WHO PAYS? Financing Education
 
iGlobally, around 63 per cent of the cost of education is met by governments and 35 per cent comes from parents, communities, the private sector and non-govermental organisations. Only 2 per cent comes from overseas aid programmes.
 
Education budgets may have increased, but total national budgets increased at a faster rate. Rising inflation in many cases overtook increases in education budgets.
 
Dwindling overseas development aid has meant that although basic education receives a constant portion of 15 per cent, the total amount of aid to education has declined.
 
Multilateral commitments to education rose from $1 billion in 1990 to nearly $2 billion in 1994, falling back to $1,3 billion in 1998.
 
Conclusions
 
Basic education is a moving target. Most countries have chosen to restrict the definition to primary schooling and adult literacy, but in many others, it now encompasses not only early childhood care and education but also junior secondary schooling and even full secondary education.
 
Poverty is the most important single factor explaining failure or inability to meet target goals set by governments. South Asia and sub-Saharan Africa present a much more serious challenge than world averages imply and require particular attention if Education for All is to be achieved.
 
Positive examples of best practice such as community learning centres have a proven track record in achieving Education for All. They should now be expanded to national scale. Percentages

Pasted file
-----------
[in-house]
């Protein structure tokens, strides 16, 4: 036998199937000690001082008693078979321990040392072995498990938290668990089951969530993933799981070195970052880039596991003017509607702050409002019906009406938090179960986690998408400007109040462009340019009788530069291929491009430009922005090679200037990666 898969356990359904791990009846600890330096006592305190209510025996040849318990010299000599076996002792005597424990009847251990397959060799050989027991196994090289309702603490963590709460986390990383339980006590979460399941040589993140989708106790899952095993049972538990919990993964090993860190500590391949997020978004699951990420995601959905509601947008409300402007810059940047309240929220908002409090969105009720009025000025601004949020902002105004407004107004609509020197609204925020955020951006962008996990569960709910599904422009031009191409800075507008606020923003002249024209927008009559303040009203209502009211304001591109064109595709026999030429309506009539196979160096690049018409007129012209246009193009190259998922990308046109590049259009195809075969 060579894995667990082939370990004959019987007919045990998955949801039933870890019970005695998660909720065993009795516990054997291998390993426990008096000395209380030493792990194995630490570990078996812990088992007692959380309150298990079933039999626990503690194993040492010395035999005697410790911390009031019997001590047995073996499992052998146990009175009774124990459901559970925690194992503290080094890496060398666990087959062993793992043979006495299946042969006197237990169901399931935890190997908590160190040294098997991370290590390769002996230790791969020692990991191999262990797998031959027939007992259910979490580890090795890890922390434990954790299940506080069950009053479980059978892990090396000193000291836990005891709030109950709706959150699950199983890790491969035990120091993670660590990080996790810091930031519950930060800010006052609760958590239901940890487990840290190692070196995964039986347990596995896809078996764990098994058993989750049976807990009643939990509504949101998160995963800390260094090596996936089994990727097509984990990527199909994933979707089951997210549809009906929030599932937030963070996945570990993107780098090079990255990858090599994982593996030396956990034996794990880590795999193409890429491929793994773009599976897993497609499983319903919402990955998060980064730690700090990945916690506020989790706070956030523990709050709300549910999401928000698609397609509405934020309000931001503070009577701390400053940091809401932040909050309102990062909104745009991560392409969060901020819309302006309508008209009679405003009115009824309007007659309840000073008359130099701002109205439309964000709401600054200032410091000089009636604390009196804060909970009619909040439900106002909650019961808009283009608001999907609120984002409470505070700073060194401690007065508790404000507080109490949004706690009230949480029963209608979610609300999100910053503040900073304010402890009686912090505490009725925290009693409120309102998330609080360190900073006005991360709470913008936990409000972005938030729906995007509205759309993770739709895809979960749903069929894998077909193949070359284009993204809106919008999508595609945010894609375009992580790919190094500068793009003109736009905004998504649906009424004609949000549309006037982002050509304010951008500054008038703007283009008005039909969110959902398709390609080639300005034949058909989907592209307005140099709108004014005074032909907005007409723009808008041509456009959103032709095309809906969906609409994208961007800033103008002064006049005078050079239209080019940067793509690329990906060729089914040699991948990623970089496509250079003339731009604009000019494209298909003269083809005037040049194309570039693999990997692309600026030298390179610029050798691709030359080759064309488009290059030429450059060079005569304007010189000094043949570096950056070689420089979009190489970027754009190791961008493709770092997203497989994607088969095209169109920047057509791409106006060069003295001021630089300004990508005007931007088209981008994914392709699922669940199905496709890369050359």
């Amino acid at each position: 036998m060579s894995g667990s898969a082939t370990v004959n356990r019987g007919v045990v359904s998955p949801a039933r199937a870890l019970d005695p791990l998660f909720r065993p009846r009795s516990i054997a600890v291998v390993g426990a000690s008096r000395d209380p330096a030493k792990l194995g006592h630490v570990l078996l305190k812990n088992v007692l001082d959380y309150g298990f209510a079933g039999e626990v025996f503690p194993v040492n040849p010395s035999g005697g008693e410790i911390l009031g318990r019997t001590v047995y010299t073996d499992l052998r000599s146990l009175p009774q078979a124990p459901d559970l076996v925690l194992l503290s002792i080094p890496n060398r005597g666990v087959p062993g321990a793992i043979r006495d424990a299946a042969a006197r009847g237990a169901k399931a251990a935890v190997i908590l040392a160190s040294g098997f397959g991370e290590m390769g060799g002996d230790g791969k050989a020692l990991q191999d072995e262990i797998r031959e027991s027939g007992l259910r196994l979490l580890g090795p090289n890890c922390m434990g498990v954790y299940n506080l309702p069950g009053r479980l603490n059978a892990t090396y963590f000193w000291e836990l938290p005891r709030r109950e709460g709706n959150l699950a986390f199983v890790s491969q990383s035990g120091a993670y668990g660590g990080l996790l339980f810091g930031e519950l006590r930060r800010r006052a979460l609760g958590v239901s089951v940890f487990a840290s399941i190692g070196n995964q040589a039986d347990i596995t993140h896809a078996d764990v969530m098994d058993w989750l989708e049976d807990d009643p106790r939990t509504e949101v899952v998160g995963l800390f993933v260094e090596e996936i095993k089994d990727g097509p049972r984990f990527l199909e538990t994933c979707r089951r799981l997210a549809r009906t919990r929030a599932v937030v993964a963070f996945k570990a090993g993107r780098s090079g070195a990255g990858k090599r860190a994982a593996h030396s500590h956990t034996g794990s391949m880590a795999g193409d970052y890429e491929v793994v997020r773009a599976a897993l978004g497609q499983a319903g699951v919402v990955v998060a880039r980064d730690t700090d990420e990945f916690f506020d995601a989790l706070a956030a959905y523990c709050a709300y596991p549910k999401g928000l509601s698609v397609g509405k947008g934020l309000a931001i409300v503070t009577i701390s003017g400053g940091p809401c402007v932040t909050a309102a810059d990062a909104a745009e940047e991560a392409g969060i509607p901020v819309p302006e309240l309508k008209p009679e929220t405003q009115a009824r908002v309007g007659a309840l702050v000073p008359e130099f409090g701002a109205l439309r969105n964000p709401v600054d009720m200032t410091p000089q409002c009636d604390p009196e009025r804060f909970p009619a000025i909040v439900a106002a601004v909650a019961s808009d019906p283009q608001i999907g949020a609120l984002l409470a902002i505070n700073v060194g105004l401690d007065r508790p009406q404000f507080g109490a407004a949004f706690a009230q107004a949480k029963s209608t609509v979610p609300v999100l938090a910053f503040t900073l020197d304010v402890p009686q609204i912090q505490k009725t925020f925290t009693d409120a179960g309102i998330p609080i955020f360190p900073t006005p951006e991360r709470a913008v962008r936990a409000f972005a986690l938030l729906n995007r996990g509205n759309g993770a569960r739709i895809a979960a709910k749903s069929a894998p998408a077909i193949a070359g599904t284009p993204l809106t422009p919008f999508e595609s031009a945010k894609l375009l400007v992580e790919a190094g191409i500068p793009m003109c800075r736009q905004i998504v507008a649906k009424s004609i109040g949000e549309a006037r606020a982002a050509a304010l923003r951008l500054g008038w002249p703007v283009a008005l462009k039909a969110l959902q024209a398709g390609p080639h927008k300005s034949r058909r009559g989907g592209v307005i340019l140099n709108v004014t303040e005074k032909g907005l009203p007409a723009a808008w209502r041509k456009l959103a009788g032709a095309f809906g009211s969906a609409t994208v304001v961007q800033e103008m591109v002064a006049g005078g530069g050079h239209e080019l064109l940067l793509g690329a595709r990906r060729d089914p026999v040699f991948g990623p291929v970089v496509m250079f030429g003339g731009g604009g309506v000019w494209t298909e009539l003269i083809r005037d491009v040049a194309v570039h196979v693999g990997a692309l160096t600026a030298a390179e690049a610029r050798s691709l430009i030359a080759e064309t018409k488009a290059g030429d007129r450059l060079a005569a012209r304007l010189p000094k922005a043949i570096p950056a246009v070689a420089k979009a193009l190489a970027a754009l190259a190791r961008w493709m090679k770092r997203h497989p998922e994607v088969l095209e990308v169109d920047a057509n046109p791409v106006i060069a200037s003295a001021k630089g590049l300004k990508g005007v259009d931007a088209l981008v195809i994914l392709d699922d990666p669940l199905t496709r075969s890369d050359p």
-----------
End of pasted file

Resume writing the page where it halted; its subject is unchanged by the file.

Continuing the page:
Projections show that the growth rates of school-age populations will, in the medium term, outdistance the growth rates of government education budgets.
 
Education for All is achievable with strong political commitment. Bangladesh, Brazil, Mali, Morocco and Uganda are just some of the countries who have demonstrated this in the last ten years, especially in primary education.
 

E-9: Slower Population Growth Promotes Education

 

  Ten years ago, the world’s nine high population countries (E-9) were burdened with high population growth rates and low literacy rates.
  
Today, by lowering population growth rates and raising literacy rates all nine countries – Bangladesh, Brazil, China, India, Indonesia, Egypt, Mexico, Nigeria and Pakistan – have managed to reverse the process, defying all predictions.
  
Together, the “nine giants” still account for half the world’s population and 70 per cent of its illiterates. But far from the widely predicted population explosion, the nine countries have in fact registered a significant fall in population. In Bangladesh, Brazil, China and India the decrease is particularly significant, because of the sheer size of their populations. China has become the first E-9 country to achieve a 0.90 population growth rate.
  
Apart from the all-important government commitment, without which no real change can happen, factors contributing to the fall in population have been the increasing number of literate women; better access of girls to primary education; active pro-health and family planning policies and improved sanitary conditions. Once again, education, particularly that of girls and women, has proven its effectiveness.

   The E-9 countries have also made impressive progress in universal primary education (net enrolments) notably Bangladesh (19 points), Pakistan (16 points), Egypt (12 points) and Brazil (9 points).

   Literacy in the E-9 countries has also been continuously on the rise since 1990. Of the nine countries, Bangladesh, China, India and Indonesia have made the most remarkable progress. It is no coincidence that the same countries also register the strongest decrease in population growth rates.